MAYVILLE, N.Y.: -- The Chautauqua County Department of Health and Human Services (DHHS) Division of Public Health has announced that the rabies immunization clinic scheduled for Friday, September 10, 2021 at the Town of Poland Highway Department in Kennedy N.Y. must been rescheduled due to unforeseen circumstances.
The new clinic date is set for Saturday, September 18, 2021 from 1 to 3 p.m. at the Town of Poland Highway Department, 533 Grubb Hill Rd. in Kennedy, N.Y. Dr. Mary Fales will be the attending veterinarian.
This is a drive-in clinic and each animal must be pre-registered to receive a vaccination. Vaccinations will be provided free of charge to all dogs, cats and domesticated ferrets three months of age and older. You must pre-register online at: https://bit.ly/Rabies091821
There are a limited number of spots available at the clinic, so pet owners should pre-register each animal online as soon as possible. If you register but decide not to attend the event, please cancel your appointment so the spot is available for another pet. You can cancel appointments via the confirmation email you receive when you register or call the Chautauqua County Department of Health at (716) 753-4481. Walk-ins will not be accepted.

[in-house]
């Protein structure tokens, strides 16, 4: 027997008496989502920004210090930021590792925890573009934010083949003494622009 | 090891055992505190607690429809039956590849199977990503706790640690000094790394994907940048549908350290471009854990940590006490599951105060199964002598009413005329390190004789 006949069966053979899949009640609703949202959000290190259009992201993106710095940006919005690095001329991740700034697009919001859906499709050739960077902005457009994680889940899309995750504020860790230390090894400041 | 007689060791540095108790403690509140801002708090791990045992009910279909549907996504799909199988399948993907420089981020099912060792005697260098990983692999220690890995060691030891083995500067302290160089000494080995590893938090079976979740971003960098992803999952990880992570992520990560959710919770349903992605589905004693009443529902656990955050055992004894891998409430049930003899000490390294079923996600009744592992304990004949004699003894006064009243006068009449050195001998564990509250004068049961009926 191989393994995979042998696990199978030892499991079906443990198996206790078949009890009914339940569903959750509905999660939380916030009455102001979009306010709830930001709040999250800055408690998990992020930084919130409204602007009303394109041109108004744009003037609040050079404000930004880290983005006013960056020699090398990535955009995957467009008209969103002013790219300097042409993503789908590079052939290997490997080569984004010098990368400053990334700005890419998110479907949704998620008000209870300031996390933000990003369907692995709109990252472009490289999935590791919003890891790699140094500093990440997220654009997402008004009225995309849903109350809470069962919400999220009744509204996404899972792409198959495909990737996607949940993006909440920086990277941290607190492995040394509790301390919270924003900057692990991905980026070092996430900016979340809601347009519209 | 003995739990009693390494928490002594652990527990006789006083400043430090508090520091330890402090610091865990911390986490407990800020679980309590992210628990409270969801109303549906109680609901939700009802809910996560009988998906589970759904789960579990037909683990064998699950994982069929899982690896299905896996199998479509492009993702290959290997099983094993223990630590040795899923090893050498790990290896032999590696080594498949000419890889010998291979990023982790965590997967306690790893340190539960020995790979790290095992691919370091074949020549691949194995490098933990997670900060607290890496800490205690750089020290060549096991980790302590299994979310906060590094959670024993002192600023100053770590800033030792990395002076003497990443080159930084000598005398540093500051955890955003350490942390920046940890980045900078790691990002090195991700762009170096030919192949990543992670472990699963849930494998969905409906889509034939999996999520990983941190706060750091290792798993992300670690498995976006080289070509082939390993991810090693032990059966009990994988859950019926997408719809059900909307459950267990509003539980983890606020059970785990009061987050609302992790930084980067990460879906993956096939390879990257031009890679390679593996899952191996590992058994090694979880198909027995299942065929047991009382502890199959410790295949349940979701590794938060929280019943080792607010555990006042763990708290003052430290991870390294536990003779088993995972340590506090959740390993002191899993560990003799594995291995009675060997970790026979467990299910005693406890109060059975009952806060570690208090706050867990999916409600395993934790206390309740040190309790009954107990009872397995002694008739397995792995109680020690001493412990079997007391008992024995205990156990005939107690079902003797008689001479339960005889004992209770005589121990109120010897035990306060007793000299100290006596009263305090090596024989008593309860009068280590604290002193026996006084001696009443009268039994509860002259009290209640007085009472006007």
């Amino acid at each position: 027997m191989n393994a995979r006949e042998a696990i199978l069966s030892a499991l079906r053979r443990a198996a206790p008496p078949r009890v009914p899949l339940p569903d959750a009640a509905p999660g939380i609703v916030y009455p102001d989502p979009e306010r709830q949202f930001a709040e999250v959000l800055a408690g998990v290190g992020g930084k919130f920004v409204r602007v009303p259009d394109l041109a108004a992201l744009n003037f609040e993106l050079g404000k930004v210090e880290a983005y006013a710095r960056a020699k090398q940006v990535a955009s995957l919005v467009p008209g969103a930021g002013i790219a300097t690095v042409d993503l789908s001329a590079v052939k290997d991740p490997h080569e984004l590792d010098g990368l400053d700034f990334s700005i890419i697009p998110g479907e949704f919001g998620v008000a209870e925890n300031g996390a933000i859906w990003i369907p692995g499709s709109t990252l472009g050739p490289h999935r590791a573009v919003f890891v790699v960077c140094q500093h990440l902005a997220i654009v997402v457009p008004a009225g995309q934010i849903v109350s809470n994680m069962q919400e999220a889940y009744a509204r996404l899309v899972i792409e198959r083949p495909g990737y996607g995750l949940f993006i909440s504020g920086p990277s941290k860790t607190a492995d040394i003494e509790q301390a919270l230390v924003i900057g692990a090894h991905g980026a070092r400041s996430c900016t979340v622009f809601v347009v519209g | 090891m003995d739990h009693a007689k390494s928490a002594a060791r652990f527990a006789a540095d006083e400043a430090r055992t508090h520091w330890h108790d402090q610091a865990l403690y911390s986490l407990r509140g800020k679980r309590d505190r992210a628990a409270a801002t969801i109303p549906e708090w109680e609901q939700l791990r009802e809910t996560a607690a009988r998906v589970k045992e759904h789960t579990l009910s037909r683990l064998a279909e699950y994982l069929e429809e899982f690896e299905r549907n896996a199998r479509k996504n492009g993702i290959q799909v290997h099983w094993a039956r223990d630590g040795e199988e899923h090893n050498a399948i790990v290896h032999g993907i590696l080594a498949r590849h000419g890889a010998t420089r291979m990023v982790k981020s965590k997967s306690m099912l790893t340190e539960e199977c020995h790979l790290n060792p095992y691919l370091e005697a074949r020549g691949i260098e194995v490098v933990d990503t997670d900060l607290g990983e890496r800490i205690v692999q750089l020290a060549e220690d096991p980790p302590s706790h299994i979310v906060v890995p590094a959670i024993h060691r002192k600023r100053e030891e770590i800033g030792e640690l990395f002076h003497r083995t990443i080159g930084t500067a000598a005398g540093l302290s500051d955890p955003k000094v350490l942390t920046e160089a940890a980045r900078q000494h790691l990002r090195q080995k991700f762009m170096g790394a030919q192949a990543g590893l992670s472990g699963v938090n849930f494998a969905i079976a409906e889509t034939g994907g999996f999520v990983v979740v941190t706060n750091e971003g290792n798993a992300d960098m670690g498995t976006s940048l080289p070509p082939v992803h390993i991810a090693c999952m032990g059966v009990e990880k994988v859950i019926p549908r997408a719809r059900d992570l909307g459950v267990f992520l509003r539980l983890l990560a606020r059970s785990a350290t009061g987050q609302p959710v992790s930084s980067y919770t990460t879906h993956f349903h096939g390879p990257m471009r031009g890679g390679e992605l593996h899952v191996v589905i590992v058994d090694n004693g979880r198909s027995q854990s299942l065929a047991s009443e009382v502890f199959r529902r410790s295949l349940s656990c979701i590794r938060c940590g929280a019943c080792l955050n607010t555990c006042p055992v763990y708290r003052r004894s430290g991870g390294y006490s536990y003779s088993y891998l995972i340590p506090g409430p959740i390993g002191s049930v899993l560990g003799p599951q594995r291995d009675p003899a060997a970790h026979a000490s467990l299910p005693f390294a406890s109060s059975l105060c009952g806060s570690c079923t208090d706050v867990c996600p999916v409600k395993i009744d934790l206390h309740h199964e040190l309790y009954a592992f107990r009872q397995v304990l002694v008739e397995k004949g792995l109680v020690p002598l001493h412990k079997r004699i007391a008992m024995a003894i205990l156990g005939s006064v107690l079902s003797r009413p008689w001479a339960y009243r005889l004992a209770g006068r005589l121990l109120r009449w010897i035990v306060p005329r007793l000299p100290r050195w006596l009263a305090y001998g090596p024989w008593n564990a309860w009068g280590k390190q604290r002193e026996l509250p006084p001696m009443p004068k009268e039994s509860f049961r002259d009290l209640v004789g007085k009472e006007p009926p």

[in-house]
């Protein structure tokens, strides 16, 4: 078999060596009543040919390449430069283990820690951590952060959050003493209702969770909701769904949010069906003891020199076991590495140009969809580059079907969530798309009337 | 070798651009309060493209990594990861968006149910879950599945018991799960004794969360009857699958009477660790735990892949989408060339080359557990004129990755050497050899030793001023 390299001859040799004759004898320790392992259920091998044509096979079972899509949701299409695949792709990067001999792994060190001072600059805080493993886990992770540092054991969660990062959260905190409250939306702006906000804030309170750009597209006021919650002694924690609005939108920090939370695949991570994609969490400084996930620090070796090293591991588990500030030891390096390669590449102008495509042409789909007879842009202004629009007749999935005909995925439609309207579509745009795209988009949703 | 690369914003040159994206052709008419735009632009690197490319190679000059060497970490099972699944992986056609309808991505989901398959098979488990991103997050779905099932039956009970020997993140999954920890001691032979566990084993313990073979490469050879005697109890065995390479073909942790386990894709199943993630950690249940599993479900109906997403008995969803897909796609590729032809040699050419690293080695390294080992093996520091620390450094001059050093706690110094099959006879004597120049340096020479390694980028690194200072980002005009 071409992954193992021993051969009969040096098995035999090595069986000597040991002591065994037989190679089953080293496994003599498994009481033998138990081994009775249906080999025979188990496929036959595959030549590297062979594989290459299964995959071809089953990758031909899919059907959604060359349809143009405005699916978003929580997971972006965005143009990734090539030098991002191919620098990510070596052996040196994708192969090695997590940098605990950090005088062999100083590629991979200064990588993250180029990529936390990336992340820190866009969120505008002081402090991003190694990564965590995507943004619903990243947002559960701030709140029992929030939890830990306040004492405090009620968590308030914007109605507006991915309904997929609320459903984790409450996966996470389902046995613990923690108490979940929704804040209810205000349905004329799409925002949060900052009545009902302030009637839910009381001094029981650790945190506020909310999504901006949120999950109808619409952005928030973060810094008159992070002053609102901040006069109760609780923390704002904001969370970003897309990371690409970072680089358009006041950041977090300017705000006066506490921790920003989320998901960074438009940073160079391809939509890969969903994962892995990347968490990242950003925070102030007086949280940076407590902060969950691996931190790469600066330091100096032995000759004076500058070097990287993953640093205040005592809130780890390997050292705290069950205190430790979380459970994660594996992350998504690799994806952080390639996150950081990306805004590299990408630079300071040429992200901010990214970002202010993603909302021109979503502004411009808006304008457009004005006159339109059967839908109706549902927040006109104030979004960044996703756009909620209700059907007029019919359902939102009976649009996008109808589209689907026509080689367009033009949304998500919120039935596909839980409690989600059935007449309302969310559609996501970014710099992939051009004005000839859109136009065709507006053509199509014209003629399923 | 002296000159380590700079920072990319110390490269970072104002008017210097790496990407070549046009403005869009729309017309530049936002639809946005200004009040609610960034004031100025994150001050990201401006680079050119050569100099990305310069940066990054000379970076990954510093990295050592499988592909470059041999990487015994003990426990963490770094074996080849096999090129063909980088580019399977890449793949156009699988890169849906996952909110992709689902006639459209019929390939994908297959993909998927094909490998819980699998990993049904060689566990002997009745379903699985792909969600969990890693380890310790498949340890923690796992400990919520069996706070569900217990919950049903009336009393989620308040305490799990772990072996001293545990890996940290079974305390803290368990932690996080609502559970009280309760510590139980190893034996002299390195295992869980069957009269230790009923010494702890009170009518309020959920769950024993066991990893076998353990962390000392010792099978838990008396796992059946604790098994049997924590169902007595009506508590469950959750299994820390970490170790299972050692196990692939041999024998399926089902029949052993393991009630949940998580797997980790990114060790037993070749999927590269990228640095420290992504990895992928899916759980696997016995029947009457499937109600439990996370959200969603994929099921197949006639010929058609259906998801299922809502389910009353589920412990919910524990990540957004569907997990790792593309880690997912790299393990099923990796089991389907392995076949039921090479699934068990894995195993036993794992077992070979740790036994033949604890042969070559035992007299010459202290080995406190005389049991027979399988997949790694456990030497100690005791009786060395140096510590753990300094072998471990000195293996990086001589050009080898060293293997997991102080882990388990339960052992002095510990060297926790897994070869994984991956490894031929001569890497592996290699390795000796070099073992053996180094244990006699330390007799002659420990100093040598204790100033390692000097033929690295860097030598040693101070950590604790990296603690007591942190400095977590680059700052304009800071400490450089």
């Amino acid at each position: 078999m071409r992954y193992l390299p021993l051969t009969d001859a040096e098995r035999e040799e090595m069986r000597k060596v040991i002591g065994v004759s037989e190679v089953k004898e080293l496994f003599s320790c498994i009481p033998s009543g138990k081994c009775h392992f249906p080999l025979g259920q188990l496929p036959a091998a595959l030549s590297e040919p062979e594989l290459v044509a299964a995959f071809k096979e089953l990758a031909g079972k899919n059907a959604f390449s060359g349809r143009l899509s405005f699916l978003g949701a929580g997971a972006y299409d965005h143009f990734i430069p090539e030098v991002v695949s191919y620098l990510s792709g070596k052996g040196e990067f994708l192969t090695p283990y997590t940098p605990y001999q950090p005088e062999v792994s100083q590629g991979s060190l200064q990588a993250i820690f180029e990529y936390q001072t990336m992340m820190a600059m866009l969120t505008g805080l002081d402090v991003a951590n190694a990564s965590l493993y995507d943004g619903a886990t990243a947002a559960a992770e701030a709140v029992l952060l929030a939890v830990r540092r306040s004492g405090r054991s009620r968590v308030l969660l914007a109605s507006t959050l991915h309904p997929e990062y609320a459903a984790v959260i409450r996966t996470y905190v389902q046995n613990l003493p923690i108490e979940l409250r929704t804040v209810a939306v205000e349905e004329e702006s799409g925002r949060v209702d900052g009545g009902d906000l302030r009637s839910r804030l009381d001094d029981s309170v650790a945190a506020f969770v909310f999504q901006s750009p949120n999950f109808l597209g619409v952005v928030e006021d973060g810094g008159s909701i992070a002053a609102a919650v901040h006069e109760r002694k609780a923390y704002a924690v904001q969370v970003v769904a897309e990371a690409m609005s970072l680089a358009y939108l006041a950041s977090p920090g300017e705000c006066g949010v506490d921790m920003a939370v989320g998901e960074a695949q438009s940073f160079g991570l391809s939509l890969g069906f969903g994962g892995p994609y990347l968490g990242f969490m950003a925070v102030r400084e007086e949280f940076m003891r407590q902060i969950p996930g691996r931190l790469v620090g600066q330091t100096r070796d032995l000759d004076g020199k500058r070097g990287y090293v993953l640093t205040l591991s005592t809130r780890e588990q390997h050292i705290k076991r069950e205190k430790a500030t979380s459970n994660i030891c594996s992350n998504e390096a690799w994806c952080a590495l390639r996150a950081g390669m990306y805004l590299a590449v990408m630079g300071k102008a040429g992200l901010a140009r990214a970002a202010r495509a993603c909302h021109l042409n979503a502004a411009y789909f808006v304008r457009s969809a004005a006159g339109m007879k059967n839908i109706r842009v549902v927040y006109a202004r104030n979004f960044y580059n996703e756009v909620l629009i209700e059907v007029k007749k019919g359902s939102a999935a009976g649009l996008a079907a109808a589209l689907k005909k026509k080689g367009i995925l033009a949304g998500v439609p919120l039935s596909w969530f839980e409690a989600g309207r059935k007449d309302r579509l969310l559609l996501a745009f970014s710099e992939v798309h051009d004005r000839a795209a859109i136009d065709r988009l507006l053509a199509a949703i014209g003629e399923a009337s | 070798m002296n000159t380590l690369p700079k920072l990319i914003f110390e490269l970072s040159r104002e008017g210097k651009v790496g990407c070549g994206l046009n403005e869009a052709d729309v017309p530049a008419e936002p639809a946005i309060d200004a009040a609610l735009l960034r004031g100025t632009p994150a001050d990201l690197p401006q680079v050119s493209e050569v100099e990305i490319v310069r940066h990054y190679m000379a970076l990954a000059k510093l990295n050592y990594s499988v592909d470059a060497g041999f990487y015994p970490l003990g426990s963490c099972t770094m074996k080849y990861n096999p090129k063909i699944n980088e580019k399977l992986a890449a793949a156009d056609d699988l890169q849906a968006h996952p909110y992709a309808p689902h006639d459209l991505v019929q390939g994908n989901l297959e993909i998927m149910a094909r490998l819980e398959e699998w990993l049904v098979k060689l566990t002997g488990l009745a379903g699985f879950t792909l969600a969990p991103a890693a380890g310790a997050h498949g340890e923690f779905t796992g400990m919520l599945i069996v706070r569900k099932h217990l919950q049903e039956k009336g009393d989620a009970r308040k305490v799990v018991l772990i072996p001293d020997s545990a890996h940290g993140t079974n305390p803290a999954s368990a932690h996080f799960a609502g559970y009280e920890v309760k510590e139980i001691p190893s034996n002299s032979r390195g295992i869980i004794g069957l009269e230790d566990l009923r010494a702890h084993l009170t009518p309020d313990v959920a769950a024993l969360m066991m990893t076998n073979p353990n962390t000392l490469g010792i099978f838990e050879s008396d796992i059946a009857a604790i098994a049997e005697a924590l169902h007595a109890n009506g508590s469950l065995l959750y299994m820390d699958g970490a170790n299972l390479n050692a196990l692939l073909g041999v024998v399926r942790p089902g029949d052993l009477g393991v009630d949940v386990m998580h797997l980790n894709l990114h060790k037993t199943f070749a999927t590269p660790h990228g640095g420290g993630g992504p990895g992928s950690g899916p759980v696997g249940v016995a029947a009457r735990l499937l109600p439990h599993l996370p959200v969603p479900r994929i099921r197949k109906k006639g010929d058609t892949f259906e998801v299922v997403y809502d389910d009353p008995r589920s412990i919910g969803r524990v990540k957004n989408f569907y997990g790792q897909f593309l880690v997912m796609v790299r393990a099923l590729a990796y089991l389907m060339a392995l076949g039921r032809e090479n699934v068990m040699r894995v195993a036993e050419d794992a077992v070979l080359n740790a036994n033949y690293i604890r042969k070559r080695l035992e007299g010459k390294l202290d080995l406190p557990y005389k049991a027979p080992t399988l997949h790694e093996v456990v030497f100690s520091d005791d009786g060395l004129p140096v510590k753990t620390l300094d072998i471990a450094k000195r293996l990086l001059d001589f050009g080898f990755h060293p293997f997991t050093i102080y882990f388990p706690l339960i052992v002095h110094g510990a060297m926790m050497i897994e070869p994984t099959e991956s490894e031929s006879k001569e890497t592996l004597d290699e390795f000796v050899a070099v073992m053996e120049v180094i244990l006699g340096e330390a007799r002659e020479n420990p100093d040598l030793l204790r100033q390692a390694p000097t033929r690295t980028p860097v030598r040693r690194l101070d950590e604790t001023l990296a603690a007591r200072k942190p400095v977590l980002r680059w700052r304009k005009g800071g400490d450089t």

Pet owners will stay in their vehicles with their pets. Unvaccinated persons must wear a facemask. Pet owners must bring previous rabies vaccination records for each animal receiving a shot to ensure proper and effective vaccination; clinic staff will confirm previous rabies vaccination records. All dogs must be on a leash (small dogs may be in a carrier). All cats must be in carriers. Animal handlers will transport animals from the vehicle to the veterinarian for vaccination.
New York State Public Health Law requires each dog, cat, and domesticated ferret over the age of four months be vaccinated against rabies and county residents are encouraged to be responsible pet owners by having their pets vaccinated.
Rabies is a very serious disease of warm-blooded animals caused by a virus. Raccoons, bats, skunks, and foxes are common disease carriers. The virus is transmitted to humans and animals through saliva and it can enter the body from a bite, scratch, scrape or open cut. The rabies virus infects the central nervous system and can cause brain swelling and ultimately death within days of the onset of symptoms.